By Rafael Medoff
A growing number of pro-Israel activists and Jewish community figures are expressing concern that Minnesota’s U.S. Rep. Keith Ellison will turn the Democratic Party away from Israel if he is elected party chairman.
The election of Ellison “would bode badly for Jews,” longtime Democratic consultant Dr. Hank Sheinkopf told JNS.org. “His positions on Israel fit the pattern, noted by recent research, of identified liberal anti-Israel bias and the movement of Democrats away from Israel.”
Ellison’s controversial statements and actions date back to the 1990s, when he served as a local spokesman in Minnesota for Louis Farrakhan’s Nation of Islam movement. Ellison raised eyebrows when he publicly claimed in 1995 that Farrakhan “is not an anti-Semite.”
Since his election to the U.S. House of Representatives in 2007, Ellison has emerged as one of the most vocal congressional supporters of the Palestinian cause. He has organized letters urging more U.S. pressure on Israel, voted against funding Israel’s Iron Dome anti-missile system, and spoken at fundraising events for the Council on American-Islamic Relations (CAIR), a hardline anti-Israel group. While visiting Hebron this past summer, Ellison tweeted a photograph of a placard accusing Israel of “apartheid.”
Rabbi Menachem Genack of Englewood, New Jersey, a prominent Jewish supporter of Hillary Clinton’s presidential campaign, said he would be “disappointed” if Ellison is chosen as chairman of the Democratic National Committee (DNC) because that would “accelerate the process” of pulling the Democratic Party away from its traditional pro-Israel positions. Genack told JNS.org that he will be speaking to his colleagues in the party to explain his “concerns about Ellison’s views on Israel.”
New York State Assemblyman Dov Hikind, a Democrat who represents a heavily Jewish district in Brooklyn, strongly criticized the decision by New York’s U.S. Sen. Charles Schumer to endorse Ellison. In an interview with JNS.org, Hikind, asked, “Does Senator Schumer actually believe that there is literally not a single other person in the Democratic Party, anywhere in the country, who would be a better choice than Ellison? Why is Schumer in such a rush to support a candidate who is so unfriendly to Israel?”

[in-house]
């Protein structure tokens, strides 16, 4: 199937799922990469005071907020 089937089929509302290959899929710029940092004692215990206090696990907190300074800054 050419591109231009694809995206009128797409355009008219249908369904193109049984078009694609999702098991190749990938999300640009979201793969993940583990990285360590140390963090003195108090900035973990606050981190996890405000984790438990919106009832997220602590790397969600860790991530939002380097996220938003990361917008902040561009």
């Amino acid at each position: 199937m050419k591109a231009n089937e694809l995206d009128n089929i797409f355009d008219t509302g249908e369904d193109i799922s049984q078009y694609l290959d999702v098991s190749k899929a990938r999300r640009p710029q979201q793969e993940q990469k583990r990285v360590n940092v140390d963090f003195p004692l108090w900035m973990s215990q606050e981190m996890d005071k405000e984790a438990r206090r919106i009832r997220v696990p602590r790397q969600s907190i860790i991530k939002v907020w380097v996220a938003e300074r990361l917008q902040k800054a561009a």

Hikind said Ellison “is the most radical candidate imaginable, someone who represents the extreme left wing of the party, which is why he’s being promoted by Bernie Sanders, Elizabeth Warren, and J Street—in other words, Ellison is being backed by all the wrong people if you care about Israel.” The assemblyman noted that Ellison has occasionally claimed to be a friend of Israel, “but if Israel has to depend on support from the Ellisons of the world, it would be in serious trouble.”
Some pro-Israel activists recall, with dismay, Ellison’s efforts to unseat a pro-Israel New Jersey congressman, Steve Rothman, in 2012. Dr. Ben Chouake, president of NORPAC, a Jewish political action committee in northern New Jersey, said it was “extremely unusual” for Ellison to target Rothman, “since Rothman was a fellow Democrat, in a district halfway across the country—what could motivate him to go to such great lengths?” Ellison spoke at mosques in New Jersey, urging Arab-Americans to vote against Rothman.
Chouake told JNS.org he fears that if Ellison is elected chair of the DNC, “one of his priorities will be to pull the party away from Israel.” Ellison represents “the fringe of the Democratic Party, not the center, and would it make even harder for the party to have broad appeal.”
The rise of Ellison could drive Jews out of the Democratic Party, according to Jeffrey Wiesenfeld, a private wealth manager who worked in the administrations of New York City Mayor Ed Koch, a Democrat, and New York Governor George Pataki, a Republican. “There are many longtime Jewish Democrats who are on the fence about whether to stay in a party that has been tilting away from Israel—and if Ellison is elected, I believe a good percentage of them will leave the party,” Wiesenfeld told JNS.org.
Wiesenfeld criticized Schumer’s endorsement of Ellison as “a crass political calculation—he sees the party succumbing to the far left, and he wants to go with the flow so he can retain his position.” He said that “Schumer’s phone should be ringing off the hook with calls from members of the Jewish community, asking ‘What happened to your promise to be a ‘shomer’ (guardian) of Israel?”
Ellison’s office did not return a request for comment from JNS.org.
The only other declared candidate so far for the chairmanship of the DNC is former Vermont Governor Howard Dean. A date for the election has not yet been set. According to party rules, it must take place prior to March 31, 2017. To win, a candidate needs the votes of a majority of the 447 members of the DNC. About one-fourth of the members are the chairs or vice chairs, of state branches of the Democratic Party.